What about women who support Phyllis Schafly? I suppose the answer to that question could be that Phyllis Schafly doesn't support women. But then . . .

    3. Lisa, why do you find Albright's comment so offensive? If women don't help each other who do you think will?

    4. Meryl, talking to voters like that is just going to put people off, whether they are men or women. What Albright said was very bad, and what Gloria Steinem said was even worse! It is not good for Hillary's campaign. I was very surprised at both of them! Luckily, they have both apologized.

      Everybody makes mistakes, but they both will have to be more diplomatic in what they say, if they want to support Hillary. They cannot be flippant in insulting young female voters, or any female voters.

    5. The problem is that Hillary has not put forth positions or programs that appeal to young women. Calling these women ignorant or disloyal doesn't help.

      As far as our issue goes, Hillary is not a supporter of keeping natural families together. When she was First Lady, she got into the middle of the much-publicized Illinois case, of Baby Richard, siding with the adoptive parents. The baby's mother had been conned out of her son while the father was out of the country. The Illinois Supreme Court ruled for the natural parents. At last report, the boy was doing well.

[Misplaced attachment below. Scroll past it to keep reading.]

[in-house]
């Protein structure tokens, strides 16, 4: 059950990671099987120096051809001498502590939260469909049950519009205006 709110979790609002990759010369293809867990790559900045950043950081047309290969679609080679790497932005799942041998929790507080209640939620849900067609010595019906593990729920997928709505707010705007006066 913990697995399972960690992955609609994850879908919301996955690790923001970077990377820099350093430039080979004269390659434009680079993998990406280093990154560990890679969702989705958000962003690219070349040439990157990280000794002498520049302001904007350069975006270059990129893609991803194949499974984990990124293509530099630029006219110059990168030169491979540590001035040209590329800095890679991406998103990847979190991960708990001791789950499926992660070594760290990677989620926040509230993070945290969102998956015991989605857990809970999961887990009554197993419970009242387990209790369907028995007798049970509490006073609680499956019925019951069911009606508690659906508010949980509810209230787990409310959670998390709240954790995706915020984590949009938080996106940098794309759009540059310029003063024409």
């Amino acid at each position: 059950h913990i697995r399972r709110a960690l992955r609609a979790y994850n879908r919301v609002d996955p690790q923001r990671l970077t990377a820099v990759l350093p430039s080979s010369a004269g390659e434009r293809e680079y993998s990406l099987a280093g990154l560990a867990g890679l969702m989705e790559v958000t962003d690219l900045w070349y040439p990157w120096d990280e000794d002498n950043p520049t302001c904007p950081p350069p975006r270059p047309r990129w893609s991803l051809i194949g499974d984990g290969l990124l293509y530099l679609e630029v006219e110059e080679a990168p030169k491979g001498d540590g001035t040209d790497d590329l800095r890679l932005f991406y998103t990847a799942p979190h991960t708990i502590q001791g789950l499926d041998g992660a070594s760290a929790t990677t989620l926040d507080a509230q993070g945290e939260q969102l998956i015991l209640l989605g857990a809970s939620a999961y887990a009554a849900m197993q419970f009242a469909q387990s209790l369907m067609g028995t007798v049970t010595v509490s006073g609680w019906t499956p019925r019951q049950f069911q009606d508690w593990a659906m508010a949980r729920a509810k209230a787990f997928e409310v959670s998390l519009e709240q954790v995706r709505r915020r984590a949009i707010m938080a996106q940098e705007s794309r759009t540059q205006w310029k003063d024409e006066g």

Hillary did not oppose the Adoption and Safe Families Act of 1997 passed during Bill's administration. That Act has resulted in thousands of mothers losing their children unnecessarily. These children have not fared well in substitute care, many ending up in prison. A disproportionate number of these families were poor and black.

      I definitely agree that women should help each other. I'd like to see Hillary offer concrete programs to benefit women, particularly poor and minority women. I'd also like her to offer ways to end the wars which are killing women and children whose only sin was to be in the wrong place at the wrong time.


  9. When it comes down to it if a woman needs to use a woman for what she wants or thinks she needs they do women hurt women. Disgusting...

  10. Yes, that was the conference, at St. Barts. Solinger was very dismissive of us, I thought. Also I would say she is not really pro-choice but pro-abortion as always the best feminist choice, and that her whole agenda was about promoting abortion, supporting birthmothers and her involvement with CUB was only tangential to that.